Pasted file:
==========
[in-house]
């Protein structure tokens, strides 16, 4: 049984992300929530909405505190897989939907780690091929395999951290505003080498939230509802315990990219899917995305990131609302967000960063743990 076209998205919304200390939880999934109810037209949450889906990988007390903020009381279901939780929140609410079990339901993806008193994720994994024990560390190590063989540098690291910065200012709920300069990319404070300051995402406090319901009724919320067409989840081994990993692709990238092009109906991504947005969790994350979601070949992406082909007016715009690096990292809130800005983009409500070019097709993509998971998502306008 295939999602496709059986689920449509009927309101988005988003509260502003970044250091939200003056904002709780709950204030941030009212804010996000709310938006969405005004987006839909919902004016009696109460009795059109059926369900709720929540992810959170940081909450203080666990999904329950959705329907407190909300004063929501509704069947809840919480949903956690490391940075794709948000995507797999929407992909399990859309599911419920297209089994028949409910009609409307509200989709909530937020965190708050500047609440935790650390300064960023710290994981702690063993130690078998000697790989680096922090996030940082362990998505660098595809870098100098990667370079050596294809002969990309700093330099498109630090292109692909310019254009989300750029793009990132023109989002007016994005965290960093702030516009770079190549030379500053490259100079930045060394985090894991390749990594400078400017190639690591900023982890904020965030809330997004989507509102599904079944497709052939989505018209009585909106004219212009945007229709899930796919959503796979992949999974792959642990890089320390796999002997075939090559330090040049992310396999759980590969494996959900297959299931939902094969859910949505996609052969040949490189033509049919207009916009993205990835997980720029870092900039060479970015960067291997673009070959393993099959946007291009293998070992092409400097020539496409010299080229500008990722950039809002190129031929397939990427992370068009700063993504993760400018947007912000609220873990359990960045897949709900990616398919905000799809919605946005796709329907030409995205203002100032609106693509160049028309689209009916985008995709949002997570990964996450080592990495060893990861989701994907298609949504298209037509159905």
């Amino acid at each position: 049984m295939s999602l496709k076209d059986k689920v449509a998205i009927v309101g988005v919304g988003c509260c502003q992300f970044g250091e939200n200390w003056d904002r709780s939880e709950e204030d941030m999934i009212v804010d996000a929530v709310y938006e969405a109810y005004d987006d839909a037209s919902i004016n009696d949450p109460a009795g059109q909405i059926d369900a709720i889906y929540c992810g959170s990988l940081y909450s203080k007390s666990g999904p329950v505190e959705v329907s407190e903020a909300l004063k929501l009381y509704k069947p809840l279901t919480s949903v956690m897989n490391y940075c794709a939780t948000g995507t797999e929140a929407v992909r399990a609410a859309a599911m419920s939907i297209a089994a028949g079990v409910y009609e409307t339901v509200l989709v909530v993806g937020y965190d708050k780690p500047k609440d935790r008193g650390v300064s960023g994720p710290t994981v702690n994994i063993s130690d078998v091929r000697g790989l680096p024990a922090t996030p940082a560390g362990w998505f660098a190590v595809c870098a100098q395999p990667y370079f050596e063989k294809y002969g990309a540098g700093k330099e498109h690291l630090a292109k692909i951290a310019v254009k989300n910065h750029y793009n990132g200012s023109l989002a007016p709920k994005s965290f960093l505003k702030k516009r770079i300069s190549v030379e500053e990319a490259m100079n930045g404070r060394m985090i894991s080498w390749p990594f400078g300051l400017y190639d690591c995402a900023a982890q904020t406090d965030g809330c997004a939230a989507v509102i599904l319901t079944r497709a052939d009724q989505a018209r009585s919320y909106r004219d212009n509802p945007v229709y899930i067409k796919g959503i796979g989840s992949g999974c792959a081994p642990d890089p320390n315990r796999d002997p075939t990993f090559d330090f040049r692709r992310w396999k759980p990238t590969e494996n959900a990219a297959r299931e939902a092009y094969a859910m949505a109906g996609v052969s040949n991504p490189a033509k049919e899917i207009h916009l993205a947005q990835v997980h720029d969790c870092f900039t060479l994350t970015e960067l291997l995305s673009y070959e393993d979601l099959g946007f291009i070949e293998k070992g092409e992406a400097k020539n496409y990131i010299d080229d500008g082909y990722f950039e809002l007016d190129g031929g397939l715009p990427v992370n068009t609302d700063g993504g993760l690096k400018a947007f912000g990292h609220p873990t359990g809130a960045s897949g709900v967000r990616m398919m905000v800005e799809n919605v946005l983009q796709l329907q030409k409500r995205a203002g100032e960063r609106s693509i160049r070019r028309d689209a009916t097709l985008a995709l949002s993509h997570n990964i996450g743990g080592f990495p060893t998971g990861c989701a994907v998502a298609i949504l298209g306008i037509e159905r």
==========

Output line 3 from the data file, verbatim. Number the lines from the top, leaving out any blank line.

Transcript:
């Amino acid at each position: 049984m295939s999602l496709k076209d059986k689920v449509a998205i009927v309101g988005v919304g988003c509260c502003q992300f970044g250091e939200n200390w003056d904002r709780s939880e709950e204030d941030m999934i009212v804010d996000a929530v709310y938006e969405a109810y005004d987006d839909a037209s919902i004016n009696d949450p109460a009795g059109q909405i059926d369900a709720i889906y929540c992810g959170s990988l940081y909450s203080k007390s666990g999904p329950v505190e959705v329907s407190e903020a909300l004063k929501l009381y509704k069947p809840l279901t919480s949903v956690m897989n490391y940075c794709a939780t948000g995507t797999e929140a929407v992909r399990a609410a859309a599911m419920s939907i297209a089994a028949g079990v409910y009609e409307t339901v509200l989709v909530v993806g937020y965190d708050k780690p500047k609440d935790r008193g650390v300064s960023g994720p710290t994981v702690n994994i063993s130690d078998v091929r000697g790989l680096p024990a922090t996030p940082a560390g362990w998505f660098a190590v595809c870098a100098q395999p990667y370079f050596e063989k294809y002969g990309a540098g700093k330099e498109h690291l630090a292109k692909i951290a310019v254009k989300n910065h750029y793009n990132g200012s023109l989002a007016p709920k994005s965290f960093l505003k702030k516009r770079i300069s190549v030379e500053e990319a490259m100079n930045g404070r060394m985090i894991s080498w390749p990594f400078g300051l400017y190639d690591c995402a900023a982890q904020t406090d965030g809330c997004a939230a989507v509102i599904l319901t079944r497709a052939d009724q989505a018209r009585s919320y909106r004219d212009n509802p945007v229709y899930i067409k796919g959503i796979g989840s992949g999974c792959a081994p642990d890089p320390n315990r796999d002997p075939t990993f090559d330090f040049r692709r992310w396999k759980p990238t590969e494996n959900a990219a297959r299931e939902a092009y094969a859910m949505a109906g996609v052969s040949n991504p490189a033509k049919e899917i207009h916009l993205a947005q990835v997980h720029d969790c870092f900039t060479l994350t970015e960067l291997l995305s673009y070959e393993d979601l099959g946007f291009i070949e293998k070992g092409e992406a400097k020539n496409y990131i010299d080229d500008g082909y990722f950039e809002l007016d190129g031929g397939l715009p990427v992370n068009t609302d700063g993504g993760l690096k400018a947007f912000g990292h609220p873990t359990g809130a960045s897949g709900v967000r990616m398919m905000v800005e799809n919605v946005l983009q796709l329907q030409k409500r995205a203002g100032e960063r609106s693509i160049r070019r028309d689209a009916t097709l985008a995709l949002s993509h997570n990964i996450g743990g080592f990495p060893t998971g990861c989701a994907v998502a298609i949504l298209g306008i037509e159905r």